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Monday Afternoon News, December 29

Forcast Calls For Sub-zero Temperatures

(Le Mars) -- The weather forcast is calling for some sub-zero temperatures for Tuesday, but weather officials do not believe those conditions will remain much past a few days.  Meterologist Mike Fuhs (Foos) says in comparison to last January when northwest Iowa had suffered from several days of sub-zero weather, this time will be a good news - bad news scenerio.

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Fuhs says by New Year's Day on Thursday, northwest Iowa may see a bit of a warm up bringing temperatures back to near normal levels.

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Longterm, over the next 30 days, Fuhs says Le Mars may see some colder temperatures.

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2014 Set Record For Total Precipitation

(Le Mars) -- A record has been set for the amount of precipitation northwest Iowa received during 2014.  Mike Fuhs (Foos) of the National Weather Service in Sioux Falls says Sioux City and many parts of northwest Iowa had set records especially with the heavy rains of June.  Fuhs says normal rainfall amounts for a year is slightly above 28 inches.

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Fuhs says June alone accounted for nearly half of the yearly rainfall.

 

Le Mars Had Several Achievements In 2014

(Le Mars) -- Le Mars was able to see several achievements in 2014 according to City Administrator Scott Langel.  Langel says many of the expansion projects were a direct result of the city's growth and development.  The city administrator says the new waste water treatment facility, located two miles west of town, probably ranks as the city's top project.

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Langel offers a listing of some of the other city's achievements from this year.

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The city official says the expansion of the Floyd Valley Hospital is a major achievement milestone, as is the downtown business facade historical rennovation project.

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The sixth item on Langel's list will affect the local police department's future headquarters.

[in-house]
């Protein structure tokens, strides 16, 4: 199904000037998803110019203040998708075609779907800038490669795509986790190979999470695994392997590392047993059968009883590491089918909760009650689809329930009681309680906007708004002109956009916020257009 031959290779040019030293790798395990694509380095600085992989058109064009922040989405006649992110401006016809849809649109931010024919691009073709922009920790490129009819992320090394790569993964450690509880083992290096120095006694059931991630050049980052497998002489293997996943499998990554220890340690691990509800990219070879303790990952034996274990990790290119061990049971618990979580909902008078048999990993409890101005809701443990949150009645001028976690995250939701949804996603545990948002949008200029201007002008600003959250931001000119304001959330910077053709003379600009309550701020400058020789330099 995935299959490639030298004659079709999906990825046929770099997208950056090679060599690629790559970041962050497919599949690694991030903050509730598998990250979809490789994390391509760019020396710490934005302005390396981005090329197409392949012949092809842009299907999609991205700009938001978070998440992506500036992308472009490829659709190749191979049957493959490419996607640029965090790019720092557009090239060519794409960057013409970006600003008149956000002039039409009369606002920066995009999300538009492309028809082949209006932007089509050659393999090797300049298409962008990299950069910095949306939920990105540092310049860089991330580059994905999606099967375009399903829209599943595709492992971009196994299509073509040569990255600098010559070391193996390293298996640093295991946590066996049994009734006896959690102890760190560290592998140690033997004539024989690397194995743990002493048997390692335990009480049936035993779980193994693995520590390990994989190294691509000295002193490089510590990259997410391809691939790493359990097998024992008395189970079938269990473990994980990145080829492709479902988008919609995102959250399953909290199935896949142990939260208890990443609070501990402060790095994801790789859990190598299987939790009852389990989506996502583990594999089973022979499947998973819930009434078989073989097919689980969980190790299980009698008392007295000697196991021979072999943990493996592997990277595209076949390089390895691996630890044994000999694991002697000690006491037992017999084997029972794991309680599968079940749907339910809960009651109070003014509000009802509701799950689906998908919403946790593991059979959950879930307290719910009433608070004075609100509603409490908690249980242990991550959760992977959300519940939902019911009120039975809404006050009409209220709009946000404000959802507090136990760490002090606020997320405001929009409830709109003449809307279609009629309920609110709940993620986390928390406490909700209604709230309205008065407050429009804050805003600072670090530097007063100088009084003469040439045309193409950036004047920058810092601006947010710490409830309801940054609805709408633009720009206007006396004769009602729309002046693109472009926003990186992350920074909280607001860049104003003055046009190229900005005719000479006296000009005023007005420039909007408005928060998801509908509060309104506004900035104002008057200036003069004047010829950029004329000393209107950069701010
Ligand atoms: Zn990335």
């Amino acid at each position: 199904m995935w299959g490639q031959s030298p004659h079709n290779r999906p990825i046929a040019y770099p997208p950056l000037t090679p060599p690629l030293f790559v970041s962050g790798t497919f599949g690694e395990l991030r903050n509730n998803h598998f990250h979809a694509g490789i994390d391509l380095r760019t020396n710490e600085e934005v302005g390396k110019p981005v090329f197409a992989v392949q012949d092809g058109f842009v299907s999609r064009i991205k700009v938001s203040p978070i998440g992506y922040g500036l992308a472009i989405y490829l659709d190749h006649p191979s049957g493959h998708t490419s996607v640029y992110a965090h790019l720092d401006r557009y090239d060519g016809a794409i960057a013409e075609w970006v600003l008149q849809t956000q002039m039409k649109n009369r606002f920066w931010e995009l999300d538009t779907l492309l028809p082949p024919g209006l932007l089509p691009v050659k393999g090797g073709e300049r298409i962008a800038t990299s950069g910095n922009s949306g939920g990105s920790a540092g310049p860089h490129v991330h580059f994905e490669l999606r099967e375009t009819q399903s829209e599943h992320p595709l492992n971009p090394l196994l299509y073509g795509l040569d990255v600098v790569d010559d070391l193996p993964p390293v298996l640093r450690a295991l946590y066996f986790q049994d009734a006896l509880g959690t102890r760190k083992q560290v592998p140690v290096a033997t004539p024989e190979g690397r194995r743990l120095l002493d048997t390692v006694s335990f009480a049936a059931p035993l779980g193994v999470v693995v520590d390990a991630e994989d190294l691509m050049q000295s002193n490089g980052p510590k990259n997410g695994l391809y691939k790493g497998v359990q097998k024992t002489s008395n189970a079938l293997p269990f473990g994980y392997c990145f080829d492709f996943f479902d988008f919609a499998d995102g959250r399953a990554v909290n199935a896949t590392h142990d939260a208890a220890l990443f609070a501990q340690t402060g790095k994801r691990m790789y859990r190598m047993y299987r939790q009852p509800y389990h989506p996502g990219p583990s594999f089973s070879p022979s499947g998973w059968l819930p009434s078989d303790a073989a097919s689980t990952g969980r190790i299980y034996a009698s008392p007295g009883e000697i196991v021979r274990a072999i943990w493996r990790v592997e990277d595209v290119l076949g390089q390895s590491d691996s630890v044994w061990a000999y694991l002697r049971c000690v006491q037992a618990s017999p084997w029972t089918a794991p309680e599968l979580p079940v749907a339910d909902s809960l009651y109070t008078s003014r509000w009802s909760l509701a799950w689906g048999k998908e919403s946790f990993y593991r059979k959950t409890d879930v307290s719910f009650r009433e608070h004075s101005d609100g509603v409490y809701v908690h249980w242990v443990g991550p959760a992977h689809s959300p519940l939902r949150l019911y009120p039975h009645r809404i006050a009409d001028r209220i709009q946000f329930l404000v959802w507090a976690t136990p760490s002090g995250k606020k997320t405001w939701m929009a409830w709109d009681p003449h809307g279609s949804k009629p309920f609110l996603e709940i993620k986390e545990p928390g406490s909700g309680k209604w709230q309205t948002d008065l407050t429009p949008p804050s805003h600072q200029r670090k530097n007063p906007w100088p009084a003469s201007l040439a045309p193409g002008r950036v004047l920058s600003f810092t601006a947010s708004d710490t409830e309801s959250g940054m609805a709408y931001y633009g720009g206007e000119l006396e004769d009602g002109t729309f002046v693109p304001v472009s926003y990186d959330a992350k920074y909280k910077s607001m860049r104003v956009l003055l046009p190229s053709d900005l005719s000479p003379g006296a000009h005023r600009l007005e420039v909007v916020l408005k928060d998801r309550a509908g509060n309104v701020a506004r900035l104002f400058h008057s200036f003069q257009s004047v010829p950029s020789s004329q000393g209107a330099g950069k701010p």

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Number seven on Langel's list is the second and updated listings of Community Betterment Projects which Langel admits will take on more significance next year.  The city official concludes his list by talking about the new short-line railroad agreement.

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Langel cited the pedestrian bridge that crosses the Floyd River as another achievement.  The bridge enables people living on the west side of town to safely cross the river without having to share the road with traffic. 

 

City Will Not Pick Up Christmas Trees

(Le Mars) -- The City of Le Mars Public Works Department will not be picking up live Christmas trees curbside this year, according to a city issued news release.  However, beginning December 29th through Friday, January 9th, Christmas trees may be DROPPED OFF at the Public Works Department at 331 1st Street NE.  Residents are asked to remove all lights, plastic covers, tinsel, stands and garland. 

 

Napkins Distributed To Bars To Help Cut Down On Drunk Driving

 SIOUX CITY, Iowa (AP) - A group in Sioux City plans to distribute 36,000 bright yellow bar napkins that encourage people to avoid driving after drinking in the nights leading up to New Year's Eve.
     It's the latest campaign launched through Mercy Medical Center's Reality Education Alcohol Prevention Program, otherwise known as REAP. The napkins say, "Friends do whatever it takes to stop friends from driving drunk."
     According to the National Highway Traffic Safety and Administration, nearly 10,100 people were killed last year in alcohol-impaired driving crashes. Those deaths accounted for 31 percent of all traffic-related deaths in the U.S.
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Monday News, December 29

Museum To Be Open On New Year's Day

(Le Mars) -- Officials with the Plymouth County Historical Museum have announced the “Museum Manger” will be open to the public on New Year’s Day, along with all five floors of exhibits.
Hours will be from 1 p.m. to 5 p.m. The display will close at 5 p.m. on New Year’s Eve. The exhibit will remain open through Epiphany Jan. 6 but will be closed on Monday, Jan. 5.
Admission to the hundreds of nativities, housed in the Museum’s Study Hall, is free. Museum officials say over 600 people had viewed the nativities by the end of December.

Fire Destroys Anthon Machine Shed

(Anthon) -- Fire destroyed a machine shed and damaged two other buildings on a farm near Anthon.  That fire was first noticed at about 5:30 p.m. Sunday evening at 4029 220th Street.  Fighting the blaze were the Anthon Fire Department, and fire departments from Correctionville, Cushing, Danbury, and the Healy Werks.  Woodbury County Sheriff's Office reports there were no injuries with the fire, but a tractor and several bales of hay were lost in the fire. Sheriff's office officials closed highway 38 between Michigan and O'Brien Avenues to control traffic while firefighters worked.